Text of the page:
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Muslim Brotherhood plans Egypt political party

The Egyptian military orders a committee studying constitutional changes to come up with amendments in 10 days, indicating that fundamental changes to the system of government aren't anticipated.

February 16, 2011|By Timothy M. Phelps, Los Angeles Times

Reporting from Cairo — The Muslim Brotherhood announced Tuesday that it would form a political party to run candidates for Egypt's parliament, while a committee of judges and legal scholars started work on amending the nation's constitution.

But the country's military rulers ordered the committee to complete work in less than two weeks, suggesting that constitutional changes in the short term would not be as extensive as many critics of the old system had hoped.

The Brotherhood, one of the oldest Islamic movements in the Middle East, has long been officially banned from Egyptian politics, though members have been allowed to run for parliament as independent candidates. Brotherhood followers had held 20% of the parliamentary seats until former President Hosni Mubarak's party swept widely criticized elections in November.

An open vote would be the first real test of the movement's influence. Mubarak used the Brotherhood, which calls for a peaceful transition to a government based on Islamic law, as an excuse to justify repressive emergency laws.

The Brotherhood will not run a candidate for president, according to a statement on its website. Mohsen Rady, a party leader, said that "the former tyranny of autocratic rule, which had once prevented the establishment of a party, will give way to immediate reform demonstrating a serious commitment to change, the granting of freedoms to all and the transition toward democracy."

Signaling that times really have changed since Mubarak left office last week, state television Tuesday aired an interview with senior Brotherhood leader Essam Erian.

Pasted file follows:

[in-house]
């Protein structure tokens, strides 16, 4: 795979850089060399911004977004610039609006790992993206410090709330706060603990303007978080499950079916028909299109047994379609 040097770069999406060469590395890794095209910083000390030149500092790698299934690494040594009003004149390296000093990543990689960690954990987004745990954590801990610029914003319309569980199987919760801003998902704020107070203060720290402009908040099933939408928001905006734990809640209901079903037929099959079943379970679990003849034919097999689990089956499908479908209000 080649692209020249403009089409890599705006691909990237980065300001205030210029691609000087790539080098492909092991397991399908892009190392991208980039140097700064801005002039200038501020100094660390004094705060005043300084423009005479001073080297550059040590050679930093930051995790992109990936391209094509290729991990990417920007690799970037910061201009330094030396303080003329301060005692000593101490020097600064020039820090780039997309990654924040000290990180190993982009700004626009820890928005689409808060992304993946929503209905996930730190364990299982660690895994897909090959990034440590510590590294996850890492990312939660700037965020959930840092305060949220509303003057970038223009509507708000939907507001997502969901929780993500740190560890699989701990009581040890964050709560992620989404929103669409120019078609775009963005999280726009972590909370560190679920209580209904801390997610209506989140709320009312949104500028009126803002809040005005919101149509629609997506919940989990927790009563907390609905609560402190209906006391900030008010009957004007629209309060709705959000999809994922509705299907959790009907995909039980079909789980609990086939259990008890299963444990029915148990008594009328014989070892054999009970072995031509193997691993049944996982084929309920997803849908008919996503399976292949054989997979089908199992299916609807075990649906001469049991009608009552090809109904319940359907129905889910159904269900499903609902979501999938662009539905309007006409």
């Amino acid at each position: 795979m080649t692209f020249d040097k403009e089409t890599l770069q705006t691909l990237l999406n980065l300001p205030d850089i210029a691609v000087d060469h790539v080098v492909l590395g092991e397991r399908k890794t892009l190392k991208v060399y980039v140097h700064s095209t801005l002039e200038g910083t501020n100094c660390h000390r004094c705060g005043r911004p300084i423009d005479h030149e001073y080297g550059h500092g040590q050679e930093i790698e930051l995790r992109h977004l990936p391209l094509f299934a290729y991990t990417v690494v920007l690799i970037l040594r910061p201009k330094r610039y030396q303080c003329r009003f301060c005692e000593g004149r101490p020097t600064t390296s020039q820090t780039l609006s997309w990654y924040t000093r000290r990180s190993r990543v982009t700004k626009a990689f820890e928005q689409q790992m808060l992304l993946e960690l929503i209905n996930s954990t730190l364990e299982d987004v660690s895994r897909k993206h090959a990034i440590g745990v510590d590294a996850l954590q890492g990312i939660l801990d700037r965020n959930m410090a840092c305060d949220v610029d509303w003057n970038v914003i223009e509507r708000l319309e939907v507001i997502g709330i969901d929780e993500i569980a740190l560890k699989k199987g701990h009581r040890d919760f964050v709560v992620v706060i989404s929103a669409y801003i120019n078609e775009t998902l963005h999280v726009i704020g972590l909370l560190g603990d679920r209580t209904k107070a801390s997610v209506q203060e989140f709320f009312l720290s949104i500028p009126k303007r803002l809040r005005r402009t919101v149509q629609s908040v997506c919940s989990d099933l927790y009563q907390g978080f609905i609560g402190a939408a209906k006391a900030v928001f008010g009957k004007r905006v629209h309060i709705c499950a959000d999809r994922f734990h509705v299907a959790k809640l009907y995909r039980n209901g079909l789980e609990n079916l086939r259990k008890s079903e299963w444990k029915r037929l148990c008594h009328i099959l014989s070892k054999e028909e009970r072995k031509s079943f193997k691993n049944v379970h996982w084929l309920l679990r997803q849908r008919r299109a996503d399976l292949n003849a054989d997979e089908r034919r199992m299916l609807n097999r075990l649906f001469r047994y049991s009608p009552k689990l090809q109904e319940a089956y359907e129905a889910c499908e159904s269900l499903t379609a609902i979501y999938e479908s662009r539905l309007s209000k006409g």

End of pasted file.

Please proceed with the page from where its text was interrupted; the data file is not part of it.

But it became clear that fundamental constitutional change will have to wait at least until a new government is elected, as early as this summer. The military charged the eight-member committee, headed by moderate Islamist Tareq Bishri, with amending election provisions, considering the restoration of a limit on the number of terms a president can serve and examining the validity of military courts trying civilians.

Not on a list of changes to be considered as published Tuesday by the government newspaper Al Ahram was eliminating a provision that allows for the imposition of ongoing emergency laws, though a committee member said the panel was not necessarily limited by the military's suggestions.

The military abrogated the constitution after taking power Friday, raising hope in some quarters that there would not only be major changes in election laws but also a softening of the almost unlimited powers of the presidency and an end of the provision saying Islam is the national religion. The country has a significant Coptic Christian minority that often complains of discrimination.

But the committee was ordered to return its recommendations in just 10 days, a clear indication that broad reform is not immediately on the table and that the military is eager to return quickly to a legal framework for governing.

"They are balancing between not wanting to continue their lawless rule and wanting to make real change," said Ann Lesch, a political scientist at the American University in Cairo.

Lesch pointed out that many of the provisions the military wanted changed were items that Mubarak had already promised to amend just before he left power.

A powerful sandstorm and a national religious holiday Tuesday, meanwhile, quieted most of the labor protests in Cairo that have continued since Mubarak stepped down.

At Tahrir Square, the only signs of abnormality were military policemen taking a strong hand in directing traffic, unlike the usually ineffectual civilian police they replaced; a crowd circling a shrine to the "martyrs of the revolution," taking photographs of their pictures; and idealistic teenagers and young people sweeping up and painting.

On the promenade along the Nile, families and young people out enjoying the celebration of the anniversary of the prophet Muhammad's birth strolled by the heavily guarded Ministry of Information, which just four days before had been the scene of a tense confrontation between thousands of protesters and the army that ended only when Mubarak's resignation was announced.

Earlier Tuesday several hundred fired police officers gathered outside the Interior Ministry to demand their jobs be restored.

Egypt Air, the government airline, canceled numerous flights because of job actions and a lack of passengers, as tourism has dwindled to almost nothing at the peak of the Egyptian tourist season.

Banks were ordered to remain closed for the rest of the week.

tim.phelps@latimes.com

Amro Hassan of The Times' Cairo Bureau contributed to this report.

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